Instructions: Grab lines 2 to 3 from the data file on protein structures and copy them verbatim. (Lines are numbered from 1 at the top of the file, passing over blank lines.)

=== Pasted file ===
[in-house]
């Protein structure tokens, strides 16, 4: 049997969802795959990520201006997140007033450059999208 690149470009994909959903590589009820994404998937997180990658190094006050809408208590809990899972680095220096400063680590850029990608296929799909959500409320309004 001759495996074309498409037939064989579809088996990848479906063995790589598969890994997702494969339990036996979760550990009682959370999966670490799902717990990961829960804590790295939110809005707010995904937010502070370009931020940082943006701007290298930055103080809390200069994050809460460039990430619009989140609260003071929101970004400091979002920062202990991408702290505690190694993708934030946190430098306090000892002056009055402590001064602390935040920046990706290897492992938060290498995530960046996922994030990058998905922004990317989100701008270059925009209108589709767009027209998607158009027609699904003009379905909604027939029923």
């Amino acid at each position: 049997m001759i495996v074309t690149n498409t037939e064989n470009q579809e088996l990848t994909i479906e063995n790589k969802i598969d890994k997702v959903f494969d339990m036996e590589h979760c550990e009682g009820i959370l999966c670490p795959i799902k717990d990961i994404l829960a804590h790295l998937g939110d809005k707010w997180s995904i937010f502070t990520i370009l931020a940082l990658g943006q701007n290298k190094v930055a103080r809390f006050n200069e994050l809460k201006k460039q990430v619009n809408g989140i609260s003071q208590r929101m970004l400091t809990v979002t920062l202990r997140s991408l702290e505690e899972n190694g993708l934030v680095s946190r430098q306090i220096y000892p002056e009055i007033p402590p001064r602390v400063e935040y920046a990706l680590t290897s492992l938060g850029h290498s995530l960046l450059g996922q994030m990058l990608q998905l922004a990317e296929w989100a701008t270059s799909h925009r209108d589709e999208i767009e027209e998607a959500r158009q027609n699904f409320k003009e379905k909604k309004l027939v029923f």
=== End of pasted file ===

């Protein structure tokens, strides 16, 4: 049997969802795959990520201006997140007033450059999208 690149470009994909959903590589009820994404998937997180990658190094006050809408208590809990899972680095220096400063680590850029990608296929799909959500409320309004 001759495996074309498409037939064989579809088996990848479906063995790589598969890994997702494969339990036996979760550990009682959370999966670490799902717990990961829960804590790295939110809005707010995904937010502070370009931020940082943006701007290298930055103080809390200069994050809460460039990430619009989140609260003071929101970004400091979002920062202990991408702290505690190694993708934030946190430098306090000892002056009055402590001064602390935040920046990706290897492992938060290498995530960046996922994030990058998905922004990317989100701008270059925009209108589709767009027209998607158009027609699904003009379905909604027939029923």
């Amino acid at each position: 049997m001759i495996v074309t690149n498409t037939e064989n470009q579809e088996l990848t994909i479906e063995n790589k969802i598969d890994k997702v959903f494969d339990m036996e590589h979760c550990e009682g009820i959370l999966c670490p795959i799902k717990d990961i994404l829960a804590h790295l998937g939110d809005k707010w997180s995904i937010f502070t990520i370009l931020a940082l990658g943006q701007n290298k190094v930055a103080r809390f006050n200069e994050l809460k201006k460039q990430v619009n809408g989140i609260s003071q208590r929101m970004l400091t809990v979002t920062l202990r997140s991408l702290e505690e899972n190694g993708l934030v680095s946190r430098q306090i220096y000892p002056e009055i007033p402590p001064r602390v400063e935040y920046a990706l680590t290897s492992l938060g850029h290498s995530l960046l450059g996922q994030m990058l990608q998905l922004a990317e296929w989100a701008t270059s799909h925009r209108d589709e999208i767009e027209e998607a959500r158009q027609n699904f409320k003009e379905k909604k309004l027939v029923f």